Vertigo itself is a symptom, rather than a condition. It is a sensation of feeling off balance and if you suffer from this issue, you are likely to feel that you are spinning around or that the world around you is the one spinning. An example of induced vertigo is when children are spinning around for a while, creating a sense of vertigo. However, this sense only lasts for a few minutes and then goes away. On the other hand, vertigo happens out of the blue and it may last for many hours.
There are many different causes of vertigo, and they are indeed wide-ranging. The cause can be defined based on whether it is central or peripheral. If central, it means that vertigo is due to a problem in the brain or spinal cord. If peripheral, it means that the problem arises due to any inner ear-related problems. This is known as benign paroxysmal positional vertigo (BPPV) and it occurs when the inner ear becomes inflamed, causing irritation to the hair cells in the semicircular canals.
Head injuries can also result in damage to the inner ear and be a direct cause of vertigo. Tumors, strokes affecting the brain, and multiple sclerosis can also be to blame for the onset of vertigo. In addition to these, some migraine suffers are also likely to experience vertigo as a symptom.
Risk Factors for Vertigo
- Head injuries
- Medications like aspirin, antiseizure medication, antidepressant, and blood pressure medications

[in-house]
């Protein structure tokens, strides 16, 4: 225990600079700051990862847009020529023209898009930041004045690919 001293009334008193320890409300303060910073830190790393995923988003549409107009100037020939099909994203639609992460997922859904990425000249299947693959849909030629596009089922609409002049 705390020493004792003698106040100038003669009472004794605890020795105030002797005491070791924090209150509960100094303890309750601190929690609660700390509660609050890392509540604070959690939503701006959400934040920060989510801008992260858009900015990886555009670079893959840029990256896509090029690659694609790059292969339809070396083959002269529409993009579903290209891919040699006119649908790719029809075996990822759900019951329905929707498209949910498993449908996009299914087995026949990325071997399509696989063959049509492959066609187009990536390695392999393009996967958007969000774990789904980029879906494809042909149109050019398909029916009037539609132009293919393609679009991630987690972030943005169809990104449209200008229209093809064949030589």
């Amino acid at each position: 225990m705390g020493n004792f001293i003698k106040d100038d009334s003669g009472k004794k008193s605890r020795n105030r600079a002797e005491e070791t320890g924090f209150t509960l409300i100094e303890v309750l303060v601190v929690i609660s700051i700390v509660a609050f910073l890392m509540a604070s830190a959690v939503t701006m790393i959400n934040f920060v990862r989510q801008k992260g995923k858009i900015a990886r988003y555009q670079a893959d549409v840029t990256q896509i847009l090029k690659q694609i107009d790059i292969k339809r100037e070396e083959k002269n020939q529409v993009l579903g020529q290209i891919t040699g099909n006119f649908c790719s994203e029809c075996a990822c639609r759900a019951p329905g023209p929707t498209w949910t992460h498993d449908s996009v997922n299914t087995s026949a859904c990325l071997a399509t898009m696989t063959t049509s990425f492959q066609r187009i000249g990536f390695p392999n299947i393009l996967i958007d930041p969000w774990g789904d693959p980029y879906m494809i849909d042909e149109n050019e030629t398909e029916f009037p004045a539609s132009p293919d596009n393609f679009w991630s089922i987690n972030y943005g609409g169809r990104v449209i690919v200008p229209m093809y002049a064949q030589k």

- Anything that is known to increase the risk of stroke, including smoking, diabetes, heart disease, and hypertension
- Excessive alcohol intake
As for the symptoms, it is worth noting that a sense of spinning or moving is the most common, even when the person is staying perfectly still. Movement of the head, such as rolling over in bed, can aggravate this sense of spinning. Other symptoms include a sense of fainting, lightheadedness, nausea, and even vomiting.
Some of the best treatments for peripheral vertigo are particle repositioning movements, which loosen the crystals in the inner ear and reduce irritation. Cawthorne head exercises, or vestibular rehabilitation habituation exercises can also help. Ultimately, drugs like Meclizine and Valium can also offer a relief, but they are not often recommended due to their adverse side effects.
Check out the video below which offers very simple, yet effective fix for vertigo!
After developing a simple fix for vertigo, a doctor at the University of Colorado Hospital has gone viral! As a matter of fact, ever since she first introduced the treatment back in 2012, her video has gotten 2.6 million views.
“Tip your head up to look at the ceiling.”
You then put your head upside down like you’re going to do a somersault.
“In that position, I want you to turn to face your left elbow,” Foster said
“You wait for any dizziness to end then raise your head to back level. Wait again for dizziness to end, then sit back quickly. The half somersault maneuver has been a huge hit with nearly 2 million views on YouTube.”
“I don’t think I’ve gotten up to the level of a cat video yet,” Foster joked.
But Foster, Associate Professor and Director of the Balance Lab at the University of Colorado School of Medicine on the Anschutz Medical Campus, is highly respected among people with vertigo.